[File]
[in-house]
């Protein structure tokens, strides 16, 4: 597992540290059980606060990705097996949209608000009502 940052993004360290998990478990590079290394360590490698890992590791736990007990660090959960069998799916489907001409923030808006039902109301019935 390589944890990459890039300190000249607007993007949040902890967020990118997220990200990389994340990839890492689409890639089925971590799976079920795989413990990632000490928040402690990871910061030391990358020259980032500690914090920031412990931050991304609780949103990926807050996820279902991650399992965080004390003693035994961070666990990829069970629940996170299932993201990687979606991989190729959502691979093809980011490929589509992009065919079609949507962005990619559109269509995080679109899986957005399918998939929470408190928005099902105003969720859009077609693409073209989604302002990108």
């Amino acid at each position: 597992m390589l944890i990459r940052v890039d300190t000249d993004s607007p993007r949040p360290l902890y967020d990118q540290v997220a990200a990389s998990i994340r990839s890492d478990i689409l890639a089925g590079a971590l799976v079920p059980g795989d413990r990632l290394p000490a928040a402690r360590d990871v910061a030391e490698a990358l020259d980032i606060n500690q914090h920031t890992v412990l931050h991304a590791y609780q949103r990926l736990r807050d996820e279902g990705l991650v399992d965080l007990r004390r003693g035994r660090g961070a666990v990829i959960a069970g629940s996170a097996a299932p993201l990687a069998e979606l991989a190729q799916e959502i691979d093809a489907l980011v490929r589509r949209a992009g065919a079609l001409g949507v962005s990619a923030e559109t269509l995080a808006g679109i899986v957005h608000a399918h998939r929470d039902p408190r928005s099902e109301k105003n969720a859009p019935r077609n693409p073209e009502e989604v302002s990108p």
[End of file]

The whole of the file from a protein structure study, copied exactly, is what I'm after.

[in-house]
């Protein structure tokens, strides 16, 4: 597992540290059980606060990705097996949209608000009502 940052993004360290998990478990590079290394360590490698890992590791736990007990660090959960069998799916489907001409923030808006039902109301019935 390589944890990459890039300190000249607007993007949040902890967020990118997220990200990389994340990839890492689409890639089925971590799976079920795989413990990632000490928040402690990871910061030391990358020259980032500690914090920031412990931050991304609780949103990926807050996820279902991650399992965080004390003693035994961070666990990829069970629940996170299932993201990687979606991989190729959502691979093809980011490929589509992009065919079609949507962005990619559109269509995080679109899986957005399918998939929470408190928005099902105003969720859009077609693409073209989604302002990108």
């Amino acid at each position: 597992m390589l944890i990459r940052v890039d300190t000249d993004s607007p993007r949040p360290l902890y967020d990118q540290v997220a990200a990389s998990i994340r990839s890492d478990i689409l890639a089925g590079a971590l799976v079920p059980g795989d413990r990632l290394p000490a928040a402690r360590d990871v910061a030391e490698a990358l020259d980032i606060n500690q914090h920031t890992v412990l931050h991304a590791y609780q949103r990926l736990r807050d996820e279902g990705l991650v399992d965080l007990r004390r003693g035994r660090g961070a666990v990829i959960a069970g629940s996170a097996a299932p993201l990687a069998e979606l991989a190729q799916e959502i691979d093809a489907l980011v490929r589509r949209a992009g065919a079609l001409g949507v962005s990619a923030e559109t269509l995080a808006g679109i899986v957005h608000a399918h998939r929470d039902p408190r928005s099902e109301k105003n969720a859009p019935r077609n693409p073209e009502e989604v302002s990108p």